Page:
Others can sense that this idea is false and that Christ can save them, but they are not sure He will. The Book of Mormon prophet Jacob taught, “He cometh into the world that he may save all men if they will hearken to his voice; for behold, he suffereth … the pains of every living creature, both men, women, and children” (2 Ne.:21). The question is not whether we are perfect or whether we are worth forgiving, but whether we are willing to admit when we do wrong, feel sorry, confess as appropriate, do all we can to set things right, and ask the Lord to forgive us. This is what the Savior meant when He said we must have “a broken heart and a contrite spirit” (3 Ne. 9:20). I know that the Lord is ready, even anxious, to forgive each of us personally if we will but come to Him (see Mosiah 26:30).

2. Another mistake is to believe that the Atonement really only comes into effect at the very end, that is, at the time of Final Judgment. This line of thinking is “I know I should live the gospel, but I often fall short. I am just hoping that I will do well enough overall that at the end the Lord will apply His generous mercy to me and I will get in to heaven.” While this thinking is not completely false, it is incomplete. It does include the fact that we must sincerely strive to do what is right, and it includes the idea that the Lord can in His mercy take away our sins. Yet who among us can afford to wait until the Final Judgment to receive the Lord’s help and healing? As a favorite hymn teaches:

I need thy presence ev’ry passing hour.
What but thy grace can foil the tempter’s pow’r?
When other helpers fail and comforts flee,
Help of the helpless, oh, abide with me! 2

I testify that the Lord hears our prayers and that He will make us clean and bless us with His Spirit here and now, if we will trust in Him and repent. We partake of the sacrament each week to renew our covenants and feel that cleansing power anew. We are exhorted to retain a remission of our sins from day to day (see Mosiah 4:26). When we end each prayer “in the name of Jesus Christ, amen,” we are petitioning the Father that we might enter His presence through the mediation of Jesus Christ, who is pleading our cause before Him (see D&C 45:3–5). Surely our Lord desires to succor us at any time, for in Him “we have not an high priest which cannot be touched with the feelings of our infirmities” (Heb. 4:15).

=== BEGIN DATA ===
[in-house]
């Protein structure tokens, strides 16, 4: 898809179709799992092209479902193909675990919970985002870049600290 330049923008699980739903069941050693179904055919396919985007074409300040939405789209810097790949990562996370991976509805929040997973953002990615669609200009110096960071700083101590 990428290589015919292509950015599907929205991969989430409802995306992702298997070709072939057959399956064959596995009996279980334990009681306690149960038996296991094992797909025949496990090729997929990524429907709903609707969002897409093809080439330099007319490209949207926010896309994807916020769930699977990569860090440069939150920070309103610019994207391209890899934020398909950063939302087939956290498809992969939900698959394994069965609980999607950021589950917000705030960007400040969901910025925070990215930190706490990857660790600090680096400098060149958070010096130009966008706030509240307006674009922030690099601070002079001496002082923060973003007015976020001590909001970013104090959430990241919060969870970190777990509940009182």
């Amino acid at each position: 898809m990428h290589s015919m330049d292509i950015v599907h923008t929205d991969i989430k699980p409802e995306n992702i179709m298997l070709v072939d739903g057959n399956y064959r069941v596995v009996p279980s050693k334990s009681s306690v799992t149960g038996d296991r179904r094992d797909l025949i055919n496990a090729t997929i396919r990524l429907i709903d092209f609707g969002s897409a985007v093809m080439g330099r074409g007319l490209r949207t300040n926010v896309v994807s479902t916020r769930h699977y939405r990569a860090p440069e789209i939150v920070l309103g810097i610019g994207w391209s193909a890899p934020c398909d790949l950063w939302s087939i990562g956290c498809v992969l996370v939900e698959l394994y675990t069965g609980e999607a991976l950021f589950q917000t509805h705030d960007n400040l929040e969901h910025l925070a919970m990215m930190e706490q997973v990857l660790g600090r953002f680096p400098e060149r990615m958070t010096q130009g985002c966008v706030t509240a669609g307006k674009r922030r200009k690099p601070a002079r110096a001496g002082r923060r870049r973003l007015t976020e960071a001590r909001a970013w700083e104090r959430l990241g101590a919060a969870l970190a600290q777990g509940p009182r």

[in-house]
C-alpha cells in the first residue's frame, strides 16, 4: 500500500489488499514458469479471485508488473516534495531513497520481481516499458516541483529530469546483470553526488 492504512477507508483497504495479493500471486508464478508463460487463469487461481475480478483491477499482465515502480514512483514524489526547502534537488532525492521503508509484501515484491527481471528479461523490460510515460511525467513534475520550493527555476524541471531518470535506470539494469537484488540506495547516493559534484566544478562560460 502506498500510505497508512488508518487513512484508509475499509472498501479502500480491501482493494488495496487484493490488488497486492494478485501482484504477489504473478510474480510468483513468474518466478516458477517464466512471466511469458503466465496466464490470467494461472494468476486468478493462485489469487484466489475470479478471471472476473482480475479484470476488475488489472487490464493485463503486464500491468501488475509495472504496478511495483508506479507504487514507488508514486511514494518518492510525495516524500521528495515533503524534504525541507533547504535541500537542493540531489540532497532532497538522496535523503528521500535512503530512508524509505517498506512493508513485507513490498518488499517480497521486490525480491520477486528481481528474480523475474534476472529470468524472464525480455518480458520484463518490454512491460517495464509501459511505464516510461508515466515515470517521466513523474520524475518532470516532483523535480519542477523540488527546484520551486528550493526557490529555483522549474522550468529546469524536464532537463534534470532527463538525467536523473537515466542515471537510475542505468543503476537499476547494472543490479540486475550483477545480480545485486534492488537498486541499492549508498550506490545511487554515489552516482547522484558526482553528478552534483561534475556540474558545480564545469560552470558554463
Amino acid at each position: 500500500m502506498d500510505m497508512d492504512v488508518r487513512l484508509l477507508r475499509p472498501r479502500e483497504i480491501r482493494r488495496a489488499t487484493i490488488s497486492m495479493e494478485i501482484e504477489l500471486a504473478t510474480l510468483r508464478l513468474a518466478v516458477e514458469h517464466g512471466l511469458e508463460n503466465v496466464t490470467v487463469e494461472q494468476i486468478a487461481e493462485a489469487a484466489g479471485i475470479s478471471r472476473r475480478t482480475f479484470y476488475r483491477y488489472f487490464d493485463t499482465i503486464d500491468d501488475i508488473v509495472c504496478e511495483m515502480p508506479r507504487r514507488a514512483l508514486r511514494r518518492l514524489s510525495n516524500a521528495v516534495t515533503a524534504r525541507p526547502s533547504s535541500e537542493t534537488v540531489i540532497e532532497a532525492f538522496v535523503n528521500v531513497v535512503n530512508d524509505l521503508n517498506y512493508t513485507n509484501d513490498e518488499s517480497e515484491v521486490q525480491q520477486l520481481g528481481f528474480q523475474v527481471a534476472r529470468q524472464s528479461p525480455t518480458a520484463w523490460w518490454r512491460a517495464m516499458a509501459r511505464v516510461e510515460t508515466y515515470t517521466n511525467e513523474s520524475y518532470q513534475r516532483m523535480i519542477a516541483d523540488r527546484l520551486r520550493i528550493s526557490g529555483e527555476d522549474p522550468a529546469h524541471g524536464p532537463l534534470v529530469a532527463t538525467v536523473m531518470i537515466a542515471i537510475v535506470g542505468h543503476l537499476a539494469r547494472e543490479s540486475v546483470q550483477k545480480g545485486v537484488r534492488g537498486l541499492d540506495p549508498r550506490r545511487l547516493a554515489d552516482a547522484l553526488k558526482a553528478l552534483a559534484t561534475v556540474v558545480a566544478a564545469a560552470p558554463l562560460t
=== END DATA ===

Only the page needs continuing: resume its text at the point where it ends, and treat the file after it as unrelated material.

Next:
3. A third misunderstanding is a pernicious lie that goes like this: “It doesn’t really matter what I do. The Lord is going to forgive and save everybody. Why not sample in the meantime a bit of what the world has to offer? After all, everyone else is doing it.” The prophet Nephi accurately predicted this way of thinking long ago (see 2 Ne. 28:8).

The Lord, of course, can and wants to forgive everyone, but a full measure of His mercy will only come with complete and deep repentance. If we have not suffered, we have not repented. Elder Jeffrey R. Holland of the Quorum of the Twelve Apostles has said, “Repentance of necessity involves suffering and sorrow. Anyone who thinks otherwise has not read the life of the young Alma, nor tried to personally repent. In the process of repentance we are granted just a taste of the suffering we would endure if we failed to turn away from evil. That pain, though only momentary for the repentant, is the most bitter of cups.” 3

What a terrible thing to believe mistakenly that sin will be happiness and that repentance will be easy, for one of the terrible consequences of sin is the loss of the Spirit. “Wickedness never was happiness” (Alma 41:10), and “the wages of sin is death” (Rom. 6:23).

It is also folly to assume that we can premeditatedly sin, repent, and then have the Lord immediately remove all the natural consequences of our sins. When we choose to sin, we also choose the results of those sins. Suppose two people conceive a baby outside of marriage, then repent and are forgiven by the Lord. Will the baby suddenly go away? Obviously not; someone must care for that baby. Though the baby will doubtless bring joy to many lives, some of the consequences of our sins may be difficult to bear. Also, these consequences may not be quickly or easily resolved. We may have to wrestle with some of them for much of our mortal lives. This principle does not detract in any way from the complete and infinite cleansing power of the Atonement. When we truly repent, the Lord fully forgives us and our guilt is swept away (see Enos 1:6). But it is important to understand that the Lord has placed us in a physical world where there are real consequences for our choices.

Elder J. Devn Cornish

Learning How the Atonement Can Change You,” Ensign, Apr 2002, 20.  Elder Cornish was an Area Authority Seventy in the North America Southeast Area when this article was published.

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October 23, 2017

Alma, Enabling Power, Paul, Repentance